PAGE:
The first watches for the pilots of the “new weapon” SLC were delivered in the middle of the 1930’s by Guido Panerai & Figlio to the Commando del 1° Gruppo Sommergibili of the Royal Italian Navy. According to the timeline of the development of the top secret slow running torpedos (siluro a lenta corsa, short: SLC) by the inventors Teseo Tesei and Elios Toschi, waterproof and luminous instruments for the pilots were necessary to carry out proper exercises and to control the SLC in depth and darkness.

IMG_2635_600x600The chapters I and II, dedicated to the first watches for underwater use (Ref. 2533 and 3646) take the readers of our book “The References” 1930’s-1940’s into these early years. Teseo Tesei and Elios Toschi’s ideas became real. But strategic decisions after the Italo-Ethiopian War stopped the secret SLC project. The tests with these small weapons were archived and the Royal Italian Navy focused their interest in huge battleships, cruisers and destroyers.

The SLC project was re-started by the 1st Flottiglia MAS in 1939 at the advent of the Second World War. With the first missions of the Mezzi d’Assalto carried out from August 1940 onwards, the demand for skilled operators as well as new equipment – and more instruments for the operators – grew fast. An early Ref. 3646 / Type A, dated to April 1940, is featured in chapter II.I followed by the timeline of the missions carried out by the operators of the Decima Flottiglia MAS, the special commandos of the Royal Italian Navy.

IMG_3106_600x600The photo shows page 96 of “The References” with a historic photo from June 1940: The two inventors of the SLC, Teseo Tesei and Elios Toschi, Alberto Franzini and Gino Birindelli above their co-pilots stand together with a royal visitor: Principe Aimone di Savoia Aosta, Duca di Spoleto –  just a few weeks before the first missions of the new weapon SLC were about to write naval history.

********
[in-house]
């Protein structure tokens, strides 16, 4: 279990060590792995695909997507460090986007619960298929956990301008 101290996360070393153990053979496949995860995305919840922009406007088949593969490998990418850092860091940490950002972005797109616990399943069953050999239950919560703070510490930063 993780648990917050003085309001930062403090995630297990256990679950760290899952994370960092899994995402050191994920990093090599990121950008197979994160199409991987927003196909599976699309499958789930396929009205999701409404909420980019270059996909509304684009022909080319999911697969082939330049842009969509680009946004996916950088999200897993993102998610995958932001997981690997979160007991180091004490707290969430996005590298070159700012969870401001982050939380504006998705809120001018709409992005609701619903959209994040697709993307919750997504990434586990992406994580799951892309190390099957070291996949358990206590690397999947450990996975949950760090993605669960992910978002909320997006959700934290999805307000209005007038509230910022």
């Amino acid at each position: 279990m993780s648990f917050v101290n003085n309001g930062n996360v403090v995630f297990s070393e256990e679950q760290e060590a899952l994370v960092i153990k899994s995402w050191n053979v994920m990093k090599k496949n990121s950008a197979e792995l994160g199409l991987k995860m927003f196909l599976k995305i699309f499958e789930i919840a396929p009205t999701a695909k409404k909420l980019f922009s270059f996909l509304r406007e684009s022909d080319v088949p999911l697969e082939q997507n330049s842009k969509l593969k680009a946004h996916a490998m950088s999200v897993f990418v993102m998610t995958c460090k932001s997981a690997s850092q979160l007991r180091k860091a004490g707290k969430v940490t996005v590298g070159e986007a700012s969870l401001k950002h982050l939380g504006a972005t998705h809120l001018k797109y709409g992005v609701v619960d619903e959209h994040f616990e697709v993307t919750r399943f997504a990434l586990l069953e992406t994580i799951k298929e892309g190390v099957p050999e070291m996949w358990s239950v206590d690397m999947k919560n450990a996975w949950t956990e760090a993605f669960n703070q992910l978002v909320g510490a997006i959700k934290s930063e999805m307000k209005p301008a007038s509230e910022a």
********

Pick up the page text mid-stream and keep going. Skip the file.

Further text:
Read more about “The birth of a legend – the first Panerai watches (1935-1939)” in chapter I, followed by the timeline of the missions during the Second World War in chapter II.I – more information on the historic content in our “The References” book set with a total of 1392 pages can be found here. Read about the featured watches from Guido Panerai & Figlio in the first and second volume here.

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The Radiomir which returned from Gibraltar to Italy…

by on Jun.04, 2022, under Allgemein

IMG_2843_600x600…but alone – without the SLC pilot who used it on his wrist during the mission B.G.5 in December 1942: Licio Visintini.

Born 1915 and enterred the Royal Italian Navy in 1933, Licio Visintini took part in several missions against the allied fleet in Gibraltar as a member of the Decima MAS. In 1941 Visintini was promoted to Tenente di Vascello. After surviving from SLC missions B.G.3 (May 1941) and B.G.4 (September 1941), carried out by the transport submersible “Scirè” under the command of Junio Valerio Borghese, Visintini returned to Gibraltar undercover in June 1942 where he built the core of the “Orsa Maggiore” on board the tanker Olterra – the hidden base for the SLC units in the bay of Gibraltar.

IMG_2842_600x600According to legend, Visintini’s „Radiomir Panerai“ was returned to his mother after the end of the Second World War by his former enemy, Lieutenant „Buster“ Crabb (head of the Underwater Working Party in Gibraltar). The return of personal items to relatives showed a great respect that the combatants on different sides had for one another. Crabb, who was himself an experienced diver serving the British Navy, knew from experience all too wellt he level of courage and determination that was neccessary to carry out missions of this kind. Before Visintini’s mother died, she gave the watch to Vittorio Stradi, her son’s best friend. Vittorio Stradi was a „Gamma“ frogman in the Second World War. Fourty years later he passed the watch to his friend Isidoro Mario Nardin, who was also a member of the „Gamma“ frogmen during the Second World War.

IMG_2841_600x600To commemorate the order of ownership, the three names were inscribed for posterity on the caseback, as shown on page 358-359 and 360. For Isidoro Mario Nardin, Licio Visintini’s Panerai watch became a symbol of cameraderie and a memento of his fallen comrade.

Chapter II.III in our new book “The References” (first volume / 1930’s-1940’s) features the story behind this Ref. 3646 / Type C „Radiomir Panerai“ and its three owners, Licio Visintini (M.O.V.M.), Vittorio Stradi and Isidoro Mario Nardin, on page 350-397.

Information on “The References” 1930’s-1940’s (first volume) can be found here.

Enjoy reading!
[Ralf Ehlers & Volker Wiegmann]